In the meantime, my insurance company was arranging me to be flown to Dubai where an excellent hospital would do a thorough check of my injuries. One night the man on duty came marching into my room (unannounced, of course). He indicated that I was to come down the hall and take a phone call.
The man on the other end was the German doctor in Dubai. He insisted that I email him a copy of my passport and a slew of other information. He kept demanding that he had to have these documents before I arrived.
I chortled. “How do you want them, doctor, by passenger pigeon? There’s no signal here. There’s no computer here. I’m talking to you on a dial phone. What part of we’re in the Fifties here isn’t clear?”
He backed down a bit. I’d have to bring everything with me.
The Ride to Ust
Finally an ambulance was secured for the long overland trip to Ust. They arrived late at night. We would be leaving at 3 am.
When the nurse woke me up, I was ready to go. Typical of the facility, the lights didn’t turn on at night. So Kai, the nurse, and the doctor and I walked in a tight scrum down the black hallway, jammed into an unlit elevator, and made our way to the waiting ambulance by the light of a tiny, cheap flashlight. Accidents waiting to happen.
I was loaded onto a stretcher in the back. A large block-shaped nurse climbed in, and off we went. We had to drive over rough, pot-holed roads for hours on end. If I had to pee, which was regularly, I had to climb out of the van, squat in a ditch and try to hide from oncoming traffic. With a broken back. You can’t make this stuff up.
A Private Jet
When we finally arrived in Ust, I was subjected to hours of red tape before the authorities would allow me to be loaded onto the jet which would take me to Dubai. My backpack was checked for state secrets and I was thoroughly questioned all over again. Finally I met Dr. Choi, a Korean doctor based in Istanbul, whose sole role was to airlift patients like me to hospitals. Choi had trained in the US. It was a huge gift to be able to have a conversation in English.
Finally Dr. Choi and his assistant loaded me onto the jet, and I got comfortable for the long flight to Dubai. Comfortable wasn’t the word. I was in heaven.
Dr. Choi asked if I needed anything and I begged for a salad and some fruit. So when we stopped to refuel, a hand reached into the door with a plastic bag. That bag held a chicken Caesar Salad a big fruit plate. Real food had never tasted so good.
When we arrived in Dubai it was more than a hundred degrees. The hospital had sent an ambulance. Dr. Choi helped me load in and we were off, winding the busy roads through this massive manufactured oasis.
Until the ambulance broke down. Then we had to sit for several hours until a replacement could be found. It got hot. VERY hot.
Eventually I was bundled into another ambo and deliver to the Canadian Hospital. Within minutes I was rushed in for tests. Lots and lots and lots of tests.
Not the Best News
It didn’t take long for us to get the verdict. Far from having just one piece of vertebrae broken, there were many of them. From L1 to L4 of my lumbar spine I’d done considerable damage. The doctor brought the results into my room and told me to pick up nothing heavier than an empty milk carton. Up until then I’d been doing yoga and throwing around my 45-lb backpack, based on the x-ray results in Kazakhstan. Um, not a good idea.
However, now in my own private room in a world-class hospital, I could wait for permission to fly home in relative luxury.
“How Are We Doing?”
From benign neglect in Kazakhstan, suddenly I had someone marching into my room with a clipboard and a survey several times a day demanding to know if I was happy. Happy with the food,the doctors, the service, the cleaning staff.
I’d be trying to go to the bathroom (YES they had toilet paper, YES they had towels, YES they had hot water, hot water isn’t a problem in Dubai) and someone would knock on my door to ask if I was happy.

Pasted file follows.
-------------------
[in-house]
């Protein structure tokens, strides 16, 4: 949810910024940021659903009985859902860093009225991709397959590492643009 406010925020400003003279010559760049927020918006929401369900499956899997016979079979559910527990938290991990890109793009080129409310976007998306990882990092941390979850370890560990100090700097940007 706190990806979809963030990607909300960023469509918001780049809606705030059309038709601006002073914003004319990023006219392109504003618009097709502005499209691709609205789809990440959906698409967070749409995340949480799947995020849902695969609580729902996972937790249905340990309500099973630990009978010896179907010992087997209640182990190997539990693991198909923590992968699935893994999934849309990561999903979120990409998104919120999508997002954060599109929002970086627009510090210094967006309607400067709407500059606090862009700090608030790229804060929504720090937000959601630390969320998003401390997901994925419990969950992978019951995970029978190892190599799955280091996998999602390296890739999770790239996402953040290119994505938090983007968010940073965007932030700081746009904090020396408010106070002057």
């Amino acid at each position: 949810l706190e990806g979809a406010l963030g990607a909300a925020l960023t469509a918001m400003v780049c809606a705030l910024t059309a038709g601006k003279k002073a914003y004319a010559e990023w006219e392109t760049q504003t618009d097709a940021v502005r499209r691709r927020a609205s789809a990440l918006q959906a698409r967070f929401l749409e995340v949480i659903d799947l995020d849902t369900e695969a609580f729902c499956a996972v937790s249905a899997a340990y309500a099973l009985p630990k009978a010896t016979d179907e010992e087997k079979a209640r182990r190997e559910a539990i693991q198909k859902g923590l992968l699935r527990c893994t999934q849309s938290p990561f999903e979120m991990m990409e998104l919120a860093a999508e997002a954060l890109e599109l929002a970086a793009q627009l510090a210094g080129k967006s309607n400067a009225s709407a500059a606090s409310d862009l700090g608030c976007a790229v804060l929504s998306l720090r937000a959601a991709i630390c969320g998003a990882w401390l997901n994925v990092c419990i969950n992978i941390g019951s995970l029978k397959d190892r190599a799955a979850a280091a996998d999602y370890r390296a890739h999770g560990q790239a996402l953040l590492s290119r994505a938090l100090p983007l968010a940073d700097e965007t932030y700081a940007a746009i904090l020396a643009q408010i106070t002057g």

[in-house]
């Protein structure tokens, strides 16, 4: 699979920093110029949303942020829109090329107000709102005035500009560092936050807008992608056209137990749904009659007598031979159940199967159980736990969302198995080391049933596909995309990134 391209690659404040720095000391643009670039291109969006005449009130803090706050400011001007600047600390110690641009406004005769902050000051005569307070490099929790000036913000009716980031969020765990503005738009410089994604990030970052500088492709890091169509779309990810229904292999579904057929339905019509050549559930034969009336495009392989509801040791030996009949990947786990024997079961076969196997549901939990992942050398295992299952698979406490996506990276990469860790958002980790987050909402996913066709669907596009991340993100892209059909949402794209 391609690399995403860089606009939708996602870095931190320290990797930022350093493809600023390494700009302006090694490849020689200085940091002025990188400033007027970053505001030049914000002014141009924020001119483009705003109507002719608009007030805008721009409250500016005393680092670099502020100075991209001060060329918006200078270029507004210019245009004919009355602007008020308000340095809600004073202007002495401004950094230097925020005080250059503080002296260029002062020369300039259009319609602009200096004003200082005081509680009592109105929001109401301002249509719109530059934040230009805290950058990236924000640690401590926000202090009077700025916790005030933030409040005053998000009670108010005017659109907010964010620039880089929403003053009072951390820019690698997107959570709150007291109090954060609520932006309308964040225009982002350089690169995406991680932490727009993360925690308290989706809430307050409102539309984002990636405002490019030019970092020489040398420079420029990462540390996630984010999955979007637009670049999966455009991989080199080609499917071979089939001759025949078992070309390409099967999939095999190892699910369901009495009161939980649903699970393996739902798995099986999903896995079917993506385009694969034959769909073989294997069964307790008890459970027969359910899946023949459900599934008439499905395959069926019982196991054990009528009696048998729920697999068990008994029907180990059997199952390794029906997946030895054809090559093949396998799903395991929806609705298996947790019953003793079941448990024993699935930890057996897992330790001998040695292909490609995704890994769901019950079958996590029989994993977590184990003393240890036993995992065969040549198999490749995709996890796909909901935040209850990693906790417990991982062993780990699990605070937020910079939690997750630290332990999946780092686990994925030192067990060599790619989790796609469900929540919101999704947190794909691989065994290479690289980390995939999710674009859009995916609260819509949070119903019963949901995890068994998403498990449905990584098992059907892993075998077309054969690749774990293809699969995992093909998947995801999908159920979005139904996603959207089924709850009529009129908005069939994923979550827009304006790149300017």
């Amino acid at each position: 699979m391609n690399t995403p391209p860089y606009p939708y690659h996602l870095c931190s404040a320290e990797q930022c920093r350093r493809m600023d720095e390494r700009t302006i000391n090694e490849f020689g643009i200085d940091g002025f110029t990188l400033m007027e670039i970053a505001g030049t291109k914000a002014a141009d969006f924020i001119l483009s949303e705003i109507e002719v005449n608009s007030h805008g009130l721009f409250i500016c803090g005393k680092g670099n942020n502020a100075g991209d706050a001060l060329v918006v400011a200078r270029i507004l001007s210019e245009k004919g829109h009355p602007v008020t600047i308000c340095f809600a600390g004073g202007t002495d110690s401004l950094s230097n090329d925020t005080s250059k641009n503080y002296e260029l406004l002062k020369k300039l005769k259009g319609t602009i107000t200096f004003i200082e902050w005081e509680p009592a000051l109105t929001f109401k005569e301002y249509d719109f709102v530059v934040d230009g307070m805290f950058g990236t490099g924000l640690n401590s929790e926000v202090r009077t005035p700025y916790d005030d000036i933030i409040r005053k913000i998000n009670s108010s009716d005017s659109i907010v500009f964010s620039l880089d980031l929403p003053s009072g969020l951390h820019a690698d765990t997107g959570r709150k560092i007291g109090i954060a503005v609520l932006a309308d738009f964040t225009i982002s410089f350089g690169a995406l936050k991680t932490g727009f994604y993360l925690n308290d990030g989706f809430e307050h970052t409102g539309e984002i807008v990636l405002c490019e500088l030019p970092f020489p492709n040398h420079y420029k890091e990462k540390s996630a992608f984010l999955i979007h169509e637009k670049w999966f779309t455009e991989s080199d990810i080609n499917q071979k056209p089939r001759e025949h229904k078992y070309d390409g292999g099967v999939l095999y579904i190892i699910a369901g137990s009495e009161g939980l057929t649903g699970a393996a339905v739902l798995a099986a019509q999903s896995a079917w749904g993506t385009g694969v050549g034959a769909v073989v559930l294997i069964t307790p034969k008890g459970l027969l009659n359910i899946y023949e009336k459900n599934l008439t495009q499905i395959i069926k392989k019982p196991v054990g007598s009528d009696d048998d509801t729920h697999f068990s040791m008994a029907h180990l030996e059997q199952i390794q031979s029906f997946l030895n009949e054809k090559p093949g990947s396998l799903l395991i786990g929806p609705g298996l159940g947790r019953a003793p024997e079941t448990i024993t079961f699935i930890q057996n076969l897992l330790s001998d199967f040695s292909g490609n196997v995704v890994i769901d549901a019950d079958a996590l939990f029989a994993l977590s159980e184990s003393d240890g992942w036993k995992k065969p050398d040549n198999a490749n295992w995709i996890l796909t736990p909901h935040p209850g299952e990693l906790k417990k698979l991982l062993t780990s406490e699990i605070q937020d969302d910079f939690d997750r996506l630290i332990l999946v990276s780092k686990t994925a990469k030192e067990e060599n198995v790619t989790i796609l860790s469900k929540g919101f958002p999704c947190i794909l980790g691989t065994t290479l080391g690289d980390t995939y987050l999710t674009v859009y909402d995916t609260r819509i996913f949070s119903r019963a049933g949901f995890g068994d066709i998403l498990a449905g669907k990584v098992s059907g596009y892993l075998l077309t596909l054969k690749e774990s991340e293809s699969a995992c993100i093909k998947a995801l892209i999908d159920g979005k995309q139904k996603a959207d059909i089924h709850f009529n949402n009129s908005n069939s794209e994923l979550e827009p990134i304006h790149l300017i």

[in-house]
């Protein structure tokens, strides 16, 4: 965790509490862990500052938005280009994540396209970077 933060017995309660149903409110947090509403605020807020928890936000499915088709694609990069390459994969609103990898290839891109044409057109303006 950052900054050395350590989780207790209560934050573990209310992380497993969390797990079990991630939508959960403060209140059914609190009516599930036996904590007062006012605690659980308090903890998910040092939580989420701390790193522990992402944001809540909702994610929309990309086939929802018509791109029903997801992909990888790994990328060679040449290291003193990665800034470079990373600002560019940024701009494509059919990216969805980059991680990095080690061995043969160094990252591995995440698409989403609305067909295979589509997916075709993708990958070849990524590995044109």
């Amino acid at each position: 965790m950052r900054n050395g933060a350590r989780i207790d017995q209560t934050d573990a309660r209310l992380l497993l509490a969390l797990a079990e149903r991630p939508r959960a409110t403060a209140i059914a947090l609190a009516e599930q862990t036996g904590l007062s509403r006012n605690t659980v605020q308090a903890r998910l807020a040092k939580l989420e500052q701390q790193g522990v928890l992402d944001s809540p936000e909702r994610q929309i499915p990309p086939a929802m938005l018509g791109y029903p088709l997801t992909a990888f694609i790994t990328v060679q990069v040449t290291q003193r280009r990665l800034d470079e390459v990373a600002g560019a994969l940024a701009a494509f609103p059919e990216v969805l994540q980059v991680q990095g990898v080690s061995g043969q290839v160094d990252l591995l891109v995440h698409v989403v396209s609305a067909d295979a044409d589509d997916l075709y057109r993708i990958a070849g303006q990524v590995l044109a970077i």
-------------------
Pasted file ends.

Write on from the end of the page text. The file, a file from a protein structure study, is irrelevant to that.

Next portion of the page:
I’d be happier if I could pee in peace, was my answer. However, given the contrast, I’ll take eager-to-please ANY day.
The care was superb. I had medical staff from every corner of the world: the Philippines, Germany, Saudi Arabia, name your country. People were incredibly kind and generous, and worked hard to a fault to ensure my comfort. It didn’t hurt to have a tall, handsome physical therapist, either.
Finally my docs cleared me to fly. Another hot trip to the airport,and United Arab Emirates put me in the business cabin where they treated me like a queen. Hot packs for cramped legs, food as needed. Then I got to America, where a flight on Alaskan Airlines reminded me of how far we’ve fallen when it comes to so-called first class treatment.
Despite being advised in advance that I had to be able to fully recline, Alaska stuck me in a flight which featured first class chairs that reclined…two inches. I was in the single most uncomfortable position possible for my broken back. They did nothing to remedy the situation. I was in pure agony for the two-plus-hour trip to Denver. I will be avoiding this airline from now on.
The Moral of the Story
My work and passion take me to some of the world’s most remote places. I insist on doing epic sports. The combination of that means that accidents will happen- and they have- with sometimes very severe consequences. However, rather than put me off travel/adventure sports, these experiences have taught me a lot about self-reliance, as well as trusting people in other countries. The potential for injury is one of the prices I pay to explore other cultures and see what few others see. You learn to pack for emergencies. You learn to have a wicked sense of humor. And you learn to cope with whatever happens- be it a broken back or lousy food or syringes on the floor. To say the least, my funniest stories come of such experiences.
I got Kai a translating job with Jen’s outfit. He’s beside himself with excitement. We still write each other. And Jen stays in touch. I’ll be doing this trip again- without question. I’ve never seen such gorgeous country. Nor have I had such an extraordinary experience in places that Westerners typically don’t get to see. The ticket to expanding my world is my willingness to take the river of life wherever it takes me — and deal with whatever comes my way.
The one thing that I have learned, over and over again, in my years of adventure travel is that no matter where you are, you can manage. Period. You can manage. People want to help. Even if the level of care is not first world, the point is that people genuinely care. When you make them laugh, when you do your best to be respectful, people go out of their way. Eventually even a suspicious cop softens a little. What you do is bring those basic supplies you need just in case. The rest is in your heart.
You don’t need much else.